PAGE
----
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under the reign of her father. He states that this was the phase where preachers carried the new beliefs to the parishes and developed communities of strongly committed Protestants. Spufford argues that while little opposition may be found in the early Reformation, there is little or no sign of Protestants in the parishes themselves until the 1590s. 4 All of these reform concepts have flaws. Those that focus on rapid reform assume that the absence of documented Catholic rebellion under Protestant reign is a sign of acceptance, at the least, and perhaps even approval. Those that focus on slow reform make a similar mistake in assuming that the lack of significant Protestant rebellion during the reign of Mary I is a sign of the failure of early reforms to take proper hold of the countryside. The most likely sequence of events is one of a mixed occurrence of both reform from above and below, starting slowly in the countryside, and more quickly in urban areas, and all depending on the socio-political climate of the area being discussed.





A via media of top-down and bottom-up schools of thought.

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In 1558, the English nobles were uncertain what would become of their church system. It had gone from Roman Catholic to semi-Lutheran under Henry VIII. Henry had separated the English Church from the Pope and yet Henry was unwilling to change the doctrine and ritual of his church very much. Under Henry’s son, Edward VI, the English Church became strongly Calvinist. Edward’s reforms started off slowly, following his father’s reforms, but rumors of further reform flew about the country and Edward lost

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some of his control of the Reform movement. The pace at which changes occurred had to accelerate to keep up with the changes that ministers were calling their people to from their pulpits. 5 While Edward believed that statues and paintings of a religious nature were wrong, he was not yet pushing for complete iconoclasm, yet paintings and statues of both religious and non-religious natures were being destroyed across the nation. Legislation could not keep up with the desired changes; while new legislation concerning the mass and chantries 6 was being decided upon, the changes suggested in that legislation were being implemented.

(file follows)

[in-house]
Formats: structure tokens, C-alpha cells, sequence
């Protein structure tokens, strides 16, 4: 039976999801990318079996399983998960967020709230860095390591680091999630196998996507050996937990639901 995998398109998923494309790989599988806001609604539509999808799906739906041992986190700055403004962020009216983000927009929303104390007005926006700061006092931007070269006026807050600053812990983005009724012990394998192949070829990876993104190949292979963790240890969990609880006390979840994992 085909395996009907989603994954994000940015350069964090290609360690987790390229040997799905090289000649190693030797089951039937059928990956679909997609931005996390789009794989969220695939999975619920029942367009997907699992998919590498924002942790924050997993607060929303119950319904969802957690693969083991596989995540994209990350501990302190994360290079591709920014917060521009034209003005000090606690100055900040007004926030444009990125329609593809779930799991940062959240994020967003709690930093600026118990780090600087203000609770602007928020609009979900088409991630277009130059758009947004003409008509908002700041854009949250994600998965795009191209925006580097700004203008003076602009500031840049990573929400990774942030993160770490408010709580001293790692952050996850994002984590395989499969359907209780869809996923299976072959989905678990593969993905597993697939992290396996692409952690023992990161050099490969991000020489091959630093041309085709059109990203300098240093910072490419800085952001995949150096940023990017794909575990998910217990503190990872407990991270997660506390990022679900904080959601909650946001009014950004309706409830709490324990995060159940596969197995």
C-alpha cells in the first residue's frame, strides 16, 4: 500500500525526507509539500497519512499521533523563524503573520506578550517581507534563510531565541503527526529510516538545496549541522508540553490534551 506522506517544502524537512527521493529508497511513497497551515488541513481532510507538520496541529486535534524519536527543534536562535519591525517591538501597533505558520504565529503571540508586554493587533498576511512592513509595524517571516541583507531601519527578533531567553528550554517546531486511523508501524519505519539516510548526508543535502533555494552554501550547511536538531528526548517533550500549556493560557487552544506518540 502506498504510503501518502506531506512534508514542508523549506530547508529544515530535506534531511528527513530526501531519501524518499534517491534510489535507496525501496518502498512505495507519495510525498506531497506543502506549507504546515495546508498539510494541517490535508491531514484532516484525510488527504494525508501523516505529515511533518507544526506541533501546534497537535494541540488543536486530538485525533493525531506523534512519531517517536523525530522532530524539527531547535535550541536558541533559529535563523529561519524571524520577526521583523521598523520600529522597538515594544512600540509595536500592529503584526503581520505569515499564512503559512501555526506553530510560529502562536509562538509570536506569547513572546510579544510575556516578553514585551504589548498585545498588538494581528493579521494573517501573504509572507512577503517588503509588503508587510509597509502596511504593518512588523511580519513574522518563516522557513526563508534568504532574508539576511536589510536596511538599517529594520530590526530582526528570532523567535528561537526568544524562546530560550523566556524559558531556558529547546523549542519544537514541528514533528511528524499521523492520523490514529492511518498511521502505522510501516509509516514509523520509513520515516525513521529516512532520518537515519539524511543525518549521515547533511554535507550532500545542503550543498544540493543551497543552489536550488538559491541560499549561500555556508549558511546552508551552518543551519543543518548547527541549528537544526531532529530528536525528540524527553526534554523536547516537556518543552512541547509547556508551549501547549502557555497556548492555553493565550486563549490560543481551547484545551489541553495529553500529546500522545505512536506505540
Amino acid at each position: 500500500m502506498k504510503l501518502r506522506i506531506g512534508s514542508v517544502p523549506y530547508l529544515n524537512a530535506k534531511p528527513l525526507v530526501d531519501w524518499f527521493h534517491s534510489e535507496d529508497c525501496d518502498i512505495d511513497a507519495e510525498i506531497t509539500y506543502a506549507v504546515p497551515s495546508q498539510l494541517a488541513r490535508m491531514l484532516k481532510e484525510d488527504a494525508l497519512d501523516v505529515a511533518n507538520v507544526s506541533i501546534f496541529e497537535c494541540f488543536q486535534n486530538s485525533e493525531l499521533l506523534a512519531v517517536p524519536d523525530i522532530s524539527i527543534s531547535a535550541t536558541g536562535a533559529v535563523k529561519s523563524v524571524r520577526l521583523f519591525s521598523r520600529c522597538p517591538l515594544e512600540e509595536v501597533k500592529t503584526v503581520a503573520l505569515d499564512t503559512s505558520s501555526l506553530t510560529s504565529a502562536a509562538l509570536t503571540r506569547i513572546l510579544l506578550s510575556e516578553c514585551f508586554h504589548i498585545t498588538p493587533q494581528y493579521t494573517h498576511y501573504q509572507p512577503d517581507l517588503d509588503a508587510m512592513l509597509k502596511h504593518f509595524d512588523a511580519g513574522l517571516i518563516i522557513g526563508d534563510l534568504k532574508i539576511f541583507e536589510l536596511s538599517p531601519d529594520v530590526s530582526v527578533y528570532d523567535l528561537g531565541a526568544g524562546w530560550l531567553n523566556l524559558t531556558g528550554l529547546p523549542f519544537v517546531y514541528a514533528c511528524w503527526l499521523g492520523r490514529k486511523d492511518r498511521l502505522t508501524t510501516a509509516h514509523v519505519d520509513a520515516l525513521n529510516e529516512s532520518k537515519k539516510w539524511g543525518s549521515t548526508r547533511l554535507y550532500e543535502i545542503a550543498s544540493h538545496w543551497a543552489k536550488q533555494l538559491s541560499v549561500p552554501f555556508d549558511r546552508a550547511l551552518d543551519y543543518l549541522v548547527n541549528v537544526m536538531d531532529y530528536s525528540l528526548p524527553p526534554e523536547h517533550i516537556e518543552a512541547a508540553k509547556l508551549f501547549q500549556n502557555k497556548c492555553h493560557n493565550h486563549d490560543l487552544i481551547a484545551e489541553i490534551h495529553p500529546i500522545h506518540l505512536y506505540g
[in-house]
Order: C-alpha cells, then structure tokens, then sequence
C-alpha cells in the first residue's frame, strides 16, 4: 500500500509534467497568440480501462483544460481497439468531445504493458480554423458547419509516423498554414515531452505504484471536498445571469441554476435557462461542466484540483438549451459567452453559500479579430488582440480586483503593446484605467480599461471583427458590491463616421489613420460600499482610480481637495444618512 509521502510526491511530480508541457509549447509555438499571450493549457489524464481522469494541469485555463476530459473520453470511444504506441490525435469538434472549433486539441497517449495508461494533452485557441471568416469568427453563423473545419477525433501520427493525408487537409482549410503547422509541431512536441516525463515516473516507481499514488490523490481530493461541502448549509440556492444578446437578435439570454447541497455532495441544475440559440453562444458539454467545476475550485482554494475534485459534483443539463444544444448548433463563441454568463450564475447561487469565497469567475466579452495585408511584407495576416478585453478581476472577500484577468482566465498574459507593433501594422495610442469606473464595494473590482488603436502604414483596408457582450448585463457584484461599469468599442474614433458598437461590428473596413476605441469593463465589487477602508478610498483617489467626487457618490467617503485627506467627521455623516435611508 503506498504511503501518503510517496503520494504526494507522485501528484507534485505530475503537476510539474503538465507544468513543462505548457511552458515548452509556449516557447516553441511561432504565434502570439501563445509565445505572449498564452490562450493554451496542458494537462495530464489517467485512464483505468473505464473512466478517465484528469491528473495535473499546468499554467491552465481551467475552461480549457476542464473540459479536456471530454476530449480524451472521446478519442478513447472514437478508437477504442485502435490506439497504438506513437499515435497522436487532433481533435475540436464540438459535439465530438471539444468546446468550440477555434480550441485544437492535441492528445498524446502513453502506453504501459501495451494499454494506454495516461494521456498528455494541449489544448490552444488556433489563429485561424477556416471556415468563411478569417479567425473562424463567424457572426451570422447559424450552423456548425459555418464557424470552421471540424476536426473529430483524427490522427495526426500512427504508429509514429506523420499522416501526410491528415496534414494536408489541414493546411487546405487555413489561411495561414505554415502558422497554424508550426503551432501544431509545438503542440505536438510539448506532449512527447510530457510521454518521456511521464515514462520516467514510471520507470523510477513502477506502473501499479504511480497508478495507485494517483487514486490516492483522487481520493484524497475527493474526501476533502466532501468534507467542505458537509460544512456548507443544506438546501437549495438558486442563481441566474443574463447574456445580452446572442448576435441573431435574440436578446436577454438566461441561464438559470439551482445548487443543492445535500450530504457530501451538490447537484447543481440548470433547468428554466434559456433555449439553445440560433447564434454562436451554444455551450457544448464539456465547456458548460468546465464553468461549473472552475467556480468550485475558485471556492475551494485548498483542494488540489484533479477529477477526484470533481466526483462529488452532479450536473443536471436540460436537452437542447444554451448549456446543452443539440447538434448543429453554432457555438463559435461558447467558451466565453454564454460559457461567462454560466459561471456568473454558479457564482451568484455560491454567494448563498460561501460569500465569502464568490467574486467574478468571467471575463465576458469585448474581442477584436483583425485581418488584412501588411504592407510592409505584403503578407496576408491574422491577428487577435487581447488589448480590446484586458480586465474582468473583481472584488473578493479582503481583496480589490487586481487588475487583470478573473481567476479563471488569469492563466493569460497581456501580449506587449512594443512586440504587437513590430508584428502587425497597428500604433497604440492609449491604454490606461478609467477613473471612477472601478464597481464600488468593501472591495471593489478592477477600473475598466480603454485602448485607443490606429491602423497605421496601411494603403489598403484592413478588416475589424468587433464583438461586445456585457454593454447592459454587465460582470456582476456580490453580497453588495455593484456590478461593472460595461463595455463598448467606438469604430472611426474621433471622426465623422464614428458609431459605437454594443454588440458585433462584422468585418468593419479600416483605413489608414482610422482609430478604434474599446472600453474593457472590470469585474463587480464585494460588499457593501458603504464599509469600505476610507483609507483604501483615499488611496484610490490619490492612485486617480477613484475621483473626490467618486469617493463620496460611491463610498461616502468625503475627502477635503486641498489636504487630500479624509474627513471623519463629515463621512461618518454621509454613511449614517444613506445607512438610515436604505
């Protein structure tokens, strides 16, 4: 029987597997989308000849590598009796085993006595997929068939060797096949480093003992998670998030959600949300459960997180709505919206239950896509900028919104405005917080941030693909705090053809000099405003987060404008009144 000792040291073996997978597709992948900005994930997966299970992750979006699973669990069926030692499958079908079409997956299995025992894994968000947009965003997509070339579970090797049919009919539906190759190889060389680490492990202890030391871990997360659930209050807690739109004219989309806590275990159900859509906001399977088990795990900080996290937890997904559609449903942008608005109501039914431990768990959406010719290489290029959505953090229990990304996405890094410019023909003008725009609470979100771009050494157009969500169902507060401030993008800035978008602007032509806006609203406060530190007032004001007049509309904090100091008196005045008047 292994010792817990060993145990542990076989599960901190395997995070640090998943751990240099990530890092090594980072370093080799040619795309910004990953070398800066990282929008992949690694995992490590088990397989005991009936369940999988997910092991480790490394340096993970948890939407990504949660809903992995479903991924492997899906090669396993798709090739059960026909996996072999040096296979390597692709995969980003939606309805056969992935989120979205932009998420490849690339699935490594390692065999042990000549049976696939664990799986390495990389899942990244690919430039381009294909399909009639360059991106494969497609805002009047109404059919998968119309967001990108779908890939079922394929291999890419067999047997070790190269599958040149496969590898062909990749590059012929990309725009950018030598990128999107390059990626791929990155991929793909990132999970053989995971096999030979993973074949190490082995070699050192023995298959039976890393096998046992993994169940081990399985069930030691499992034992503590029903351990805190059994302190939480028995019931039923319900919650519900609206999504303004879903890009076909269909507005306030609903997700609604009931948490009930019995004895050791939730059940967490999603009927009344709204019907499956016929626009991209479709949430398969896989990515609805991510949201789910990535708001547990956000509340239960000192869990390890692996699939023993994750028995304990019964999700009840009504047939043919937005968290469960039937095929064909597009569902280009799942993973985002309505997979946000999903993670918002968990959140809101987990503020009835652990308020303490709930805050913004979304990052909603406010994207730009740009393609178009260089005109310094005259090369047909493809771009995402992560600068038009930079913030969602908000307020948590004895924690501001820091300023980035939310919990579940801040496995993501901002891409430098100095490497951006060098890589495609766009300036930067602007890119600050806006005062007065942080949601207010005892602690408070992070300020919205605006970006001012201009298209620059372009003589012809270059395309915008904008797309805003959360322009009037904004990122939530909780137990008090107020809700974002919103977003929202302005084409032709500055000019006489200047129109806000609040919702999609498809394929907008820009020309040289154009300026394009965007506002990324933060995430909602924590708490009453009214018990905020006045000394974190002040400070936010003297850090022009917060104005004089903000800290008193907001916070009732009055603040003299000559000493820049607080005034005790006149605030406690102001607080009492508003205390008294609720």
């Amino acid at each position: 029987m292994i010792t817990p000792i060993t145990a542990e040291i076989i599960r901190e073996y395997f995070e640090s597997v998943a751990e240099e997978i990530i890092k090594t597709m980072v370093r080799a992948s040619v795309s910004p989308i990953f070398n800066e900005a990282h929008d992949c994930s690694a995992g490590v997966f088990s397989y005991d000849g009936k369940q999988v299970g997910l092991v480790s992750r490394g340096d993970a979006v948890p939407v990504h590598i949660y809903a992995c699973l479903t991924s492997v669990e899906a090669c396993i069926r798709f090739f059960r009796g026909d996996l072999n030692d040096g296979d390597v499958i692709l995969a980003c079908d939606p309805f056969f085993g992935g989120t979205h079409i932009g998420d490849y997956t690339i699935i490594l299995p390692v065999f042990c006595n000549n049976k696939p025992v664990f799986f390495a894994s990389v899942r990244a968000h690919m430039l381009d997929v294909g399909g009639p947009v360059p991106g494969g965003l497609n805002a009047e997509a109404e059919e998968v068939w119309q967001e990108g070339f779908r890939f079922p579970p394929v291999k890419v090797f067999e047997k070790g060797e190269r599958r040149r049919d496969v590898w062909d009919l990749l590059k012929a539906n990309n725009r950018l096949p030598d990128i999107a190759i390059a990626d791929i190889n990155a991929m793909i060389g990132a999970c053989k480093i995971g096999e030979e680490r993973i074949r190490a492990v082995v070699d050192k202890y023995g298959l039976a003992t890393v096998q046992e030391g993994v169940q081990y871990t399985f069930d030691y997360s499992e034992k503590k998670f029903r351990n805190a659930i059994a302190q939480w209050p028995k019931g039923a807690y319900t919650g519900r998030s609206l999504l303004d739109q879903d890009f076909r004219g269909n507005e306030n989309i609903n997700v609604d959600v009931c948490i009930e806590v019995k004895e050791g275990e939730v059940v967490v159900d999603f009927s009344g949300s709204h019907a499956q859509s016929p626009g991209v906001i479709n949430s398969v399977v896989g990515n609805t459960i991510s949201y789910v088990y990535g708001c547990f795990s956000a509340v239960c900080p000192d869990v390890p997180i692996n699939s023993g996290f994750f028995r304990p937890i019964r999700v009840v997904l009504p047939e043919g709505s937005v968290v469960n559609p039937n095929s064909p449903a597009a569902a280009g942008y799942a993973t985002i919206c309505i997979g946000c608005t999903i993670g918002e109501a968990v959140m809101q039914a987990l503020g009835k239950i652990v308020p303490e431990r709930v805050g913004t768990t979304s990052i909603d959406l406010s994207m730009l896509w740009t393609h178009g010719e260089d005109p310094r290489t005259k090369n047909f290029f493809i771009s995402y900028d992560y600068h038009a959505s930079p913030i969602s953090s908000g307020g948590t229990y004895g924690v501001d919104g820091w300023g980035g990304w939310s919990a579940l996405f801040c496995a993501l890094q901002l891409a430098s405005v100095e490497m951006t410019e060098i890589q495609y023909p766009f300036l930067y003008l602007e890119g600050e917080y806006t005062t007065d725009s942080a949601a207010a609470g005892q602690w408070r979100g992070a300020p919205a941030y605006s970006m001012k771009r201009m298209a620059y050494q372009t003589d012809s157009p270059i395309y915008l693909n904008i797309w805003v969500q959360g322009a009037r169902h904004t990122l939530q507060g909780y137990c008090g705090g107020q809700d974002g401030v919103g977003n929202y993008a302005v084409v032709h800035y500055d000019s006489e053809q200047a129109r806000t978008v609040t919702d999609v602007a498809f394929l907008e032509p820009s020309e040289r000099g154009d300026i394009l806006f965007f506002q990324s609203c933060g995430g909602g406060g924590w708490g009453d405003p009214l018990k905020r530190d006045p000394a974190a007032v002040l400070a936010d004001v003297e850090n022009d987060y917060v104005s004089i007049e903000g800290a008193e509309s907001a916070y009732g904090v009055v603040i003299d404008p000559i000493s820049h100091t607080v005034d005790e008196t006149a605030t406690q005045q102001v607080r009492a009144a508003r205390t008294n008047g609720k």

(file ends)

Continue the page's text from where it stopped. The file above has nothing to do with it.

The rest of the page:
However, while under Mary I’s rule, the English Church swung back to an extremely conservative Catholicism. Initially she did not desire to force anyone to go to mass, only to give her citizens the option to go. However, it soon became obvious that a complete return to Catholicism was her intent. Mary’s intentions were met with strong resistance, however, in the form of both outright acts of rebellion and in subversive activities. When Mary’s chaplain, Gilbert Bourne, spoke out strongly against the activities of the former Bishop of London, Nicholas Ridley, and touted the new Bishop, Edmund Bonner, “the assembled crowd was so infuriated with his remarks that they broke into ‘great uproar and shouting, like mad people,’ and were on the point of rioting.” 7 Bourne was almost killed in this incident, and it took a protestant preacher to calm the crowd, because they would not listen to the Catholics anymore.

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While this was the most violent, and most obvious, form of rebellion there were other more subtle ways as well. While the Protestant movement was in the minority, it was an active one. They had underground churches, with small groups of like-minded people meeting in secret, in cellars and attics. Protestants also committed acts of sabotage against the Catholic Church. One case in particular occurred during the spring of 1554. In London, Easter was being observed as Catholic tradition required, and the Host was left in a sepulchre on the altar on Good Friday, according to the tradition, and would remain there until Easter Sunday. However, when it came time to remove the Host from the tomb on Easter, it was not there. Someone had stolen it. The priest was forced to replace it with another, which lead to a Protestant ballad relating this story, including how the papist’s God had been stolen and replaced with a new one. 8 In response to these signs of resistance, Mary increased the strictures and the strength of the punishment of heretics, effectively bringing the Inquisition of the Continent to England. She had heretics tortured into confession and burned at the stake, all of which has been documented in John Foxe’s Acts and Monuments, also known as The Book of Martyrs. Unfortunately Acts and Monuments has been proven incredibly biased, since Foxe was a radical Protestant who would have loved to see what was done to the Protestants done to the Catholics. 9 It must be taken into account, however, that Mary only saw this as a temporary measure. She did not desire to punish heretics in these